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Author Topic: Icom IC-706mkII for CW  (Read 3271 times)
KF4ZGZ
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« on: July 29, 2014, 08:06:15 PM »

Hi all!

My main rig is a very "experienced" Icom IC-725.
Simple, plain and bare bones, but it is a pretty good all around rig.

I also have an Icom IC-706mkII that I would like to use for portable work and do more cw and digital with it.
I was just wondering if there is anything other than filters I can do to optimize the 706mkII for CW.

Thanks,

Matt
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KB4QAA
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« Reply #1 on: July 29, 2014, 08:16:56 PM »

"No".

The radio doesn't require any special modifications.  It works fine on CW.

Modern radios have more ways of interfering with a good signal, and many newer hams often don't understand proper settings.

-DSP/ NR Noise Reduction, OFF, Always for CW/Digital modes
-NB, Noise Blanker, OFF
-AGC, OFF or FAST. Always for CW/Digital modes
-IF Shift/Passband, Centered, adjust as needed once QSO established
-ANF Auto Notch Filter, OFF, adjust as needed once QSO established
-PreAmp, OFF, unless using a very weak antenna and more useful on upper bands
-Filter: Wide for search, then select narrow 500hz/300hz as needed
-Sidetone: adjust for a tone you can hear well and is comfortable. Tones between 500hz - 700hz are most commonly used by experienced ops.

Practice tuning by ear.  Practice Zero Beating a received signal, then turning on the BK IN mode for transmitting.

Enjoy!  The 706 is a great little radio.  bill

« Last Edit: July 29, 2014, 08:33:47 PM by KB4QAA » Logged
KC7YE
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« Reply #2 on: July 29, 2014, 09:00:35 PM »

Agree with the above. Use a very well traveled  706 for mobile CW. And is my backup when snowbirding. Don't even have CW filter in it and not going to spend the $ for filter for rig with well over 150,000 miles. Too bad Icom quit building the 706.
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VA7CPC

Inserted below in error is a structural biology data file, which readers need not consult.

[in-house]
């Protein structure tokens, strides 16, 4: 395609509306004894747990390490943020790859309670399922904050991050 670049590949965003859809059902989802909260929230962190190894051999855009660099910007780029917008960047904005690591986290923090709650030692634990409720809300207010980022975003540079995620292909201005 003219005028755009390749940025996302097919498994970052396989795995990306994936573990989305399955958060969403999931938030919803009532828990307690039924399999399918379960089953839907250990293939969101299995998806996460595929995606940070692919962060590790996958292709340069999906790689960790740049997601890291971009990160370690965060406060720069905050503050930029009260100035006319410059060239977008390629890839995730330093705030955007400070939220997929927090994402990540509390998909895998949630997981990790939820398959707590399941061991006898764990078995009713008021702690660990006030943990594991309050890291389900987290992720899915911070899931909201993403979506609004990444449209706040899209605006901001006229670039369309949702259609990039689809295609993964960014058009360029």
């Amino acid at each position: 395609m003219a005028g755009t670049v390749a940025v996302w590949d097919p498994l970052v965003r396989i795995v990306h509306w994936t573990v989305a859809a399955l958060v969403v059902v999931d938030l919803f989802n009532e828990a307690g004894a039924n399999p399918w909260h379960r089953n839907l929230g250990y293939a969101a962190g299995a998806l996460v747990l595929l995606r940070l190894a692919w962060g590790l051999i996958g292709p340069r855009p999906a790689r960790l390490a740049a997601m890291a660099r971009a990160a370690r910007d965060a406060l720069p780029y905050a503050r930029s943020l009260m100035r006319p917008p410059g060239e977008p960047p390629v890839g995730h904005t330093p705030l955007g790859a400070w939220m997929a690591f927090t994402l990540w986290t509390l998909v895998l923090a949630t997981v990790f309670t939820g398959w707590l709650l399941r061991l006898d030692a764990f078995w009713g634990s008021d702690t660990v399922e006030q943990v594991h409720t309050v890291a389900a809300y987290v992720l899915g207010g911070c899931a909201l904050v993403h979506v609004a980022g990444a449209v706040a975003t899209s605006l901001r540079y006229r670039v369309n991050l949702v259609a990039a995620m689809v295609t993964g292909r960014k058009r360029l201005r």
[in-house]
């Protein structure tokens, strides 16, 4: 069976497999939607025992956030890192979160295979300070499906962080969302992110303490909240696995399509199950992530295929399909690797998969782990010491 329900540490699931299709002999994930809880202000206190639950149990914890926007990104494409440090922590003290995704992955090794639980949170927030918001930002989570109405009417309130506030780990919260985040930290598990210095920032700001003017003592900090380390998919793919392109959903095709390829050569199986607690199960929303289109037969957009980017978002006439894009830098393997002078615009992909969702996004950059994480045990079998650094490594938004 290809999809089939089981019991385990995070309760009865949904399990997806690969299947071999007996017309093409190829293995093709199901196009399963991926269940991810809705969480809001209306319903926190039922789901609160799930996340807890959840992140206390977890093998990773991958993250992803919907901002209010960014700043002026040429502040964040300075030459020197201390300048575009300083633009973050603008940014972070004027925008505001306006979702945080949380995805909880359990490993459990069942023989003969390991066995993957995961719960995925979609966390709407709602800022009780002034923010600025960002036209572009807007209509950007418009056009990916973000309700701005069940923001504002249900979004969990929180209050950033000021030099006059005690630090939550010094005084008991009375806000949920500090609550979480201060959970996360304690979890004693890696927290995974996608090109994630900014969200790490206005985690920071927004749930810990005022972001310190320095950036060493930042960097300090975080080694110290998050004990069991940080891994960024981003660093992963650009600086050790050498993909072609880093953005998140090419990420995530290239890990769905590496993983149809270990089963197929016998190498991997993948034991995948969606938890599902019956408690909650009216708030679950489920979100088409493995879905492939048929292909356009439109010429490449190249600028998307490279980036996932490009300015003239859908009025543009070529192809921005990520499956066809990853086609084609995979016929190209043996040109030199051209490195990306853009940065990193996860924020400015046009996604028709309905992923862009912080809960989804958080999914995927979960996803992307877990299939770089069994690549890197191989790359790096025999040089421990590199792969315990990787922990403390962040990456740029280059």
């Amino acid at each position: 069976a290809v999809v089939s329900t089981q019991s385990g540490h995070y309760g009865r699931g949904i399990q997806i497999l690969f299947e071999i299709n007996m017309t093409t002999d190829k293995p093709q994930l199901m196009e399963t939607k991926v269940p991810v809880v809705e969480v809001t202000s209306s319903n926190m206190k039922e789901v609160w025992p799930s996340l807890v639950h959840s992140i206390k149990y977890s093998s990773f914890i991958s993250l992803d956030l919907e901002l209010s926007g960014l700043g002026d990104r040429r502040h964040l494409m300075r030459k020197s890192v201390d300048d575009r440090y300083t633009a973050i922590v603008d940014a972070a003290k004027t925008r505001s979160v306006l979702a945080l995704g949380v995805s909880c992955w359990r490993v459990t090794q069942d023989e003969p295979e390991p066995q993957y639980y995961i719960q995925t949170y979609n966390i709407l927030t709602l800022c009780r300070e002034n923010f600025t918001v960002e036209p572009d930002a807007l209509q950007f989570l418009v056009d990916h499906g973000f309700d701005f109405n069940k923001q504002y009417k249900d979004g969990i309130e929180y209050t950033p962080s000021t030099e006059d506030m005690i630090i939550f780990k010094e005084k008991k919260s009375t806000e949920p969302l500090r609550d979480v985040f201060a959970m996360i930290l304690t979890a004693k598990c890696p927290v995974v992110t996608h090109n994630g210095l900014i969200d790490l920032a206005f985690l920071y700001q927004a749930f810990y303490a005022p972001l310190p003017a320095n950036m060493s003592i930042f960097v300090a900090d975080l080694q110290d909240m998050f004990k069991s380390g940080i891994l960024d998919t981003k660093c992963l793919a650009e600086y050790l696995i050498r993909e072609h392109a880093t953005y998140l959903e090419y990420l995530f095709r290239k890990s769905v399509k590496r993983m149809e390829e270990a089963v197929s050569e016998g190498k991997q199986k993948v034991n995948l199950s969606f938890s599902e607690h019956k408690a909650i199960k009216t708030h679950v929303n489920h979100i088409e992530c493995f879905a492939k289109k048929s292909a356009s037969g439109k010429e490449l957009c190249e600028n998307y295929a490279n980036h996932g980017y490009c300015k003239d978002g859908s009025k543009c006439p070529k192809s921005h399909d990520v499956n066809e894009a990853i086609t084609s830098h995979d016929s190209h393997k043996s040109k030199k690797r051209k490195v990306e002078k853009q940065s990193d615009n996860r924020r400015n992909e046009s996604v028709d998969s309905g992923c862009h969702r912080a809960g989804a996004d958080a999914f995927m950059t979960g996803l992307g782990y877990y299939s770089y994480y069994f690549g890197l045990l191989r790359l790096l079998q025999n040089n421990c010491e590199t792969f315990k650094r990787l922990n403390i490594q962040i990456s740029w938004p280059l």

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« Reply #3 on: July 30, 2014, 09:47:45 AM »

I did a fair bit of CW with an IC-706mkIIg.  It worked fine.  The internal keyer is iambic, so any paddle works OK.

I used an "RTTY/CW" filter, bandwidth 350 Hz (I think).  IMHO, it's worth getting a CW filter (I think they're available in 250/350/500 Hz bandwidth).   They're not difficult to install.

.             Charles
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KI5WW
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« Reply #4 on: July 31, 2014, 07:24:19 AM »

Every hf rig for the last, say 15 years i have purchased optional cw filters.  Its a must have for me.  I have a 706 mkIIg. With the 500 hz filter.  Works great.  If your budget allows try it. 
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NO2A
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« Reply #5 on: August 01, 2014, 09:21:51 AM »

A 500hz filter can greatly improve the performance of any cw rig. Many(but not all) rigs use plug in filters,so if you find you want to try a different filter it`s no problem. As opposed to soldered in filters. Having a filter(s) installed will make your rig more desirable when you go to sell it.
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AE4RV
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« Reply #6 on: August 01, 2014, 05:30:43 PM »

I have a MKII (non-G) with a 350Hz filter that I think is fine for CW. I prefer something better for a very seriously demanding operation like, say, a QRP sprint operating among non-QRP signals, but the 706 MKII is a fine all around radio IMHO. It has pretty decent QSK (full break-in), too.
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N4UE
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Posts: 292




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« Reply #7 on: August 01, 2014, 05:36:12 PM »

When I purchased my new 706g in Tokyo back when they were first announced, one thing I noticed was the price of filters, etc 'over there'.
Less than $50 for cw, ssb filters, etc. so I loaded mine up.
Yes, it's the "European" version and the coverage on 2M was different.
But it has been an excellent radio and replaced several other Icoms in my inventory, including the highly valued 575H. The receiver in the g was as good, or better than the 575H........

ron
N4UE
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KE4ILG
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« Reply #8 on: August 03, 2014, 07:52:59 AM »

I have used my IC-706 (original model) for years without a filter for cw.  When I added the 250hz filter it was like buying a brand new radio.  I hunted for a  signal then turned on the very narrow 250 hz filer and it was a joy to operate. 

When I started out in ham radio I used a heathkit SB101 which receiver seemed to be as wide as a barn and would listen 4, 5, sometimes more qso's while working one of them.  The difference with a narrow filter is astounding but the wide receiver really makes you concentrate on the station you are working.   73 Mike ke4ilg
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